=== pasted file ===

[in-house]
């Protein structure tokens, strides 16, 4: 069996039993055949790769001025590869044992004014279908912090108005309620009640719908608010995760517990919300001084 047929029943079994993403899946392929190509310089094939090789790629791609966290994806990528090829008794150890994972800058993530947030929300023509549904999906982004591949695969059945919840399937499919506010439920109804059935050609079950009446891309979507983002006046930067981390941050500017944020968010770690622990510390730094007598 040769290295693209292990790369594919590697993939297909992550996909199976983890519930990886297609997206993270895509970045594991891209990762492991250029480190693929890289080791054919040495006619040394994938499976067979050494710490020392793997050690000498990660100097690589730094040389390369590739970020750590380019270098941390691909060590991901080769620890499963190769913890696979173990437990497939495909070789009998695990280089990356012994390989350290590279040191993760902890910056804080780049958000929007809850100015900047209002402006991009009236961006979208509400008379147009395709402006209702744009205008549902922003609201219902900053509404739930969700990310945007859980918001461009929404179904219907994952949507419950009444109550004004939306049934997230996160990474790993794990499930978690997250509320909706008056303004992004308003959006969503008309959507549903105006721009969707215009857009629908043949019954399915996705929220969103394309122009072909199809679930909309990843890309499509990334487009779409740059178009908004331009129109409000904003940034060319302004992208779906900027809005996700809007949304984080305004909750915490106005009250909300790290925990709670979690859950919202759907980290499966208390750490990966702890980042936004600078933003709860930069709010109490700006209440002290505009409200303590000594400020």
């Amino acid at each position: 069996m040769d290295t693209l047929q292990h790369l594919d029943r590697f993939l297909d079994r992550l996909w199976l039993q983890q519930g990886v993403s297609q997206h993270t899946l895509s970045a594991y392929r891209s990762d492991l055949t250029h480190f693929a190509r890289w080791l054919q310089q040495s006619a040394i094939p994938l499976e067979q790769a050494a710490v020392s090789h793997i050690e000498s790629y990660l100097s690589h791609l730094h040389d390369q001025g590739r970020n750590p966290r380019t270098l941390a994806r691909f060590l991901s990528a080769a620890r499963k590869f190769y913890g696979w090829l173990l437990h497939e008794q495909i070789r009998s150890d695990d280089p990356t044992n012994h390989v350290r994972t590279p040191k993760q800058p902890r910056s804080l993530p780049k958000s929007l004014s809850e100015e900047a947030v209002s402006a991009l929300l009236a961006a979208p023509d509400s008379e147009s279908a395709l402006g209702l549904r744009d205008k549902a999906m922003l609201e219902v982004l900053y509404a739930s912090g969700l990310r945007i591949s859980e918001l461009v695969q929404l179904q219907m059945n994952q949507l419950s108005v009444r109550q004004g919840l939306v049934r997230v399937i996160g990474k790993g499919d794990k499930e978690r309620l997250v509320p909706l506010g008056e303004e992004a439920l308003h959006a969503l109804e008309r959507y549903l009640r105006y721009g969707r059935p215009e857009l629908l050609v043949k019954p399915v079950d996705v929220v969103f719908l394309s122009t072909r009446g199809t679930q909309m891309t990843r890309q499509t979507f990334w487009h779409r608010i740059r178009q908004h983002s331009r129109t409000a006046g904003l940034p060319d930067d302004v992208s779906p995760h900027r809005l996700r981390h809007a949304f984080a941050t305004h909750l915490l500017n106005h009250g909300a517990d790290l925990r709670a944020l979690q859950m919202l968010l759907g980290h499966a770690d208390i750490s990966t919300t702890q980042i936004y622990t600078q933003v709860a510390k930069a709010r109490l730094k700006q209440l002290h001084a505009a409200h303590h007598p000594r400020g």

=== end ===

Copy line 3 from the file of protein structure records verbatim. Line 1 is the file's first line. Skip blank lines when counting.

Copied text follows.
């Amino acid at each position: 069996m040769d290295t693209l047929q292990h790369l594919d029943r590697f993939l297909d079994r992550l996909w199976l039993q983890q519930g990886v993403s297609q997206h993270t899946l895509s970045a594991y392929r891209s990762d492991l055949t250029h480190f693929a190509r890289w080791l054919q310089q040495s006619a040394i094939p994938l499976e067979q790769a050494a710490v020392s090789h793997i050690e000498s790629y990660l100097s690589h791609l730094h040389d390369q001025g590739r970020n750590p966290r380019t270098l941390a994806r691909f060590l991901s990528a080769a620890r499963k590869f190769y913890g696979w090829l173990l437990h497939e008794q495909i070789r009998s150890d695990d280089p990356t044992n012994h390989v350290r994972t590279p040191k993760q800058p902890r910056s804080l993530p780049k958000s929007l004014s809850e100015e900047a947030v209002s402006a991009l929300l009236a961006a979208p023509d509400s008379e147009s279908a395709l402006g209702l549904r744009d205008k549902a999906m922003l609201e219902v982004l900053y509404a739930s912090g969700l990310r945007i591949s859980e918001l461009v695969q929404l179904q219907m059945n994952q949507l419950s108005v009444r109550q004004g919840l939306v049934r997230v399937i996160g990474k790993g499919d794990k499930e978690r309620l997250v509320p909706l506010g008056e303004e992004a439920l308003h959006a969503l109804e008309r959507y549903l009640r105006y721009g969707r059935p215009e857009l629908l050609v043949k019954p399915v079950d996705v929220v969103f719908l394309s122009t072909r009446g199809t679930q909309m891309t990843r890309q499509t979507f990334w487009h779409r608010i740059r178009q908004h983002s331009r129109t409000a006046g904003l940034p060319d930067d302004v992208s779906p995760h900027r809005l996700r981390h809007a949304f984080a941050t305004h909750l915490l500017n106005h009250g909300a517990d790290l925990r709670a944020l979690q859950m919202l968010l759907g980290h499966a770690d208390i750490s990966t919300t702890q980042i936004y622990t600078q933003v709860a510390k930069a709010r109490l730094k700006q209440l002290h001084a505009a409200h303590h007598p000594r400020g």